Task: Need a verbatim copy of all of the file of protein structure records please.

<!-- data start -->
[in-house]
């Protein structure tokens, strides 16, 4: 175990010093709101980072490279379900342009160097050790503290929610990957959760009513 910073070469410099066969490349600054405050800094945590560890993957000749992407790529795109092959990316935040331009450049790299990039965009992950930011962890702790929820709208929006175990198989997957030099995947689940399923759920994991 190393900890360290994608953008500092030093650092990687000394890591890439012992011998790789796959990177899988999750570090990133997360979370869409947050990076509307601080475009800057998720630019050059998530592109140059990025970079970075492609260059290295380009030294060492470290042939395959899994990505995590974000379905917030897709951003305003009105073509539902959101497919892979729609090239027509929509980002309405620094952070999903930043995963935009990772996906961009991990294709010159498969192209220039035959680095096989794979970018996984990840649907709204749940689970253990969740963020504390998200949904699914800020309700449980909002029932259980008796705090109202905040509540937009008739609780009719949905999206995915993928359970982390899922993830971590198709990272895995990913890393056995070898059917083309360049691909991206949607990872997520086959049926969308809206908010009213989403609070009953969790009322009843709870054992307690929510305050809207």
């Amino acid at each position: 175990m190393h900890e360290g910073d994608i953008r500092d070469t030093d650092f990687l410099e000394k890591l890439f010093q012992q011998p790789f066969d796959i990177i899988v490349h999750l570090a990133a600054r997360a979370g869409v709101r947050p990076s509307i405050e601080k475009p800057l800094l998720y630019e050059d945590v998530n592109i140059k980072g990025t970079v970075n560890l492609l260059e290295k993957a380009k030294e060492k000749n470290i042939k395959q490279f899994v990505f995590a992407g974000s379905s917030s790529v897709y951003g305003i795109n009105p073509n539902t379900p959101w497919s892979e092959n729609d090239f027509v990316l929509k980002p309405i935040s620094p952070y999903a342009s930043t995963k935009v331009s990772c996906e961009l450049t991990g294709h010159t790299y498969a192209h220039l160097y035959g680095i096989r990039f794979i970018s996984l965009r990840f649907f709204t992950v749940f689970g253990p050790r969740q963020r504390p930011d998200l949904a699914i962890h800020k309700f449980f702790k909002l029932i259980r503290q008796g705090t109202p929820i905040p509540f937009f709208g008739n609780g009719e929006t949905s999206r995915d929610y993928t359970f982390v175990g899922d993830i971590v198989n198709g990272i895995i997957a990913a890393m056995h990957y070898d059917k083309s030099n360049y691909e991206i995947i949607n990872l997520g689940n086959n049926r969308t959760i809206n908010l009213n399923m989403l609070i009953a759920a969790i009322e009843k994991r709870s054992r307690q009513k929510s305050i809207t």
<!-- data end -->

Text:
[in-house]
């Protein structure tokens, strides 16, 4: 175990010093709101980072490279379900342009160097050790503290929610990957959760009513 910073070469410099066969490349600054405050800094945590560890993957000749992407790529795109092959990316935040331009450049790299990039965009992950930011962890702790929820709208929006175990198989997957030099995947689940399923759920994991 190393900890360290994608953008500092030093650092990687000394890591890439012992011998790789796959990177899988999750570090990133997360979370869409947050990076509307601080475009800057998720630019050059998530592109140059990025970079970075492609260059290295380009030294060492470290042939395959899994990505995590974000379905917030897709951003305003009105073509539902959101497919892979729609090239027509929509980002309405620094952070999903930043995963935009990772996906961009991990294709010159498969192209220039035959680095096989794979970018996984990840649907709204749940689970253990969740963020504390998200949904699914800020309700449980909002029932259980008796705090109202905040509540937009008739609780009719949905999206995915993928359970982390899922993830971590198709990272895995990913890393056995070898059917083309360049691909991206949607990872997520086959049926969308809206908010009213989403609070009953969790009322009843709870054992307690929510305050809207």
């Amino acid at each position: 175990m190393h900890e360290g910073d994608i953008r500092d070469t030093d650092f990687l410099e000394k890591l890439f010093q012992q011998p790789f066969d796959i990177i899988v490349h999750l570090a990133a600054r997360a979370g869409v709101r947050p990076s509307i405050e601080k475009p800057l800094l998720y630019e050059d945590v998530n592109i140059k980072g990025t970079v970075n560890l492609l260059e290295k993957a380009k030294e060492k000749n470290i042939k395959q490279f899994v990505f995590a992407g974000s379905s917030s790529v897709y951003g305003i795109n009105p073509n539902t379900p959101w497919s892979e092959n729609d090239f027509v990316l929509k980002p309405i935040s620094p952070y999903a342009s930043t995963k935009v331009s990772c996906e961009l450049t991990g294709h010159t790299y498969a192209h220039l160097y035959g680095i096989r990039f794979i970018s996984l965009r990840f649907f709204t992950v749940f689970g253990p050790r969740q963020r504390p930011d998200l949904a699914i962890h800020k309700f449980f702790k909002l029932i259980r503290q008796g705090t109202p929820i905040p509540f937009f709208g008739n609780g009719e929006t949905s999206r995915d929610y993928t359970f982390v175990g899922d993830i971590v198989n198709g990272i895995i997957a990913a890393m056995h990957y070898d059917k083309s030099n360049y691909e991206i995947i949607n990872l997520g689940n086959n049926r969308t959760i809206n908010l009213n399923m989403l609070i009953a759920a969790i009322e009843k994991r709870s054992r307690q009513k929510s305050i809207t």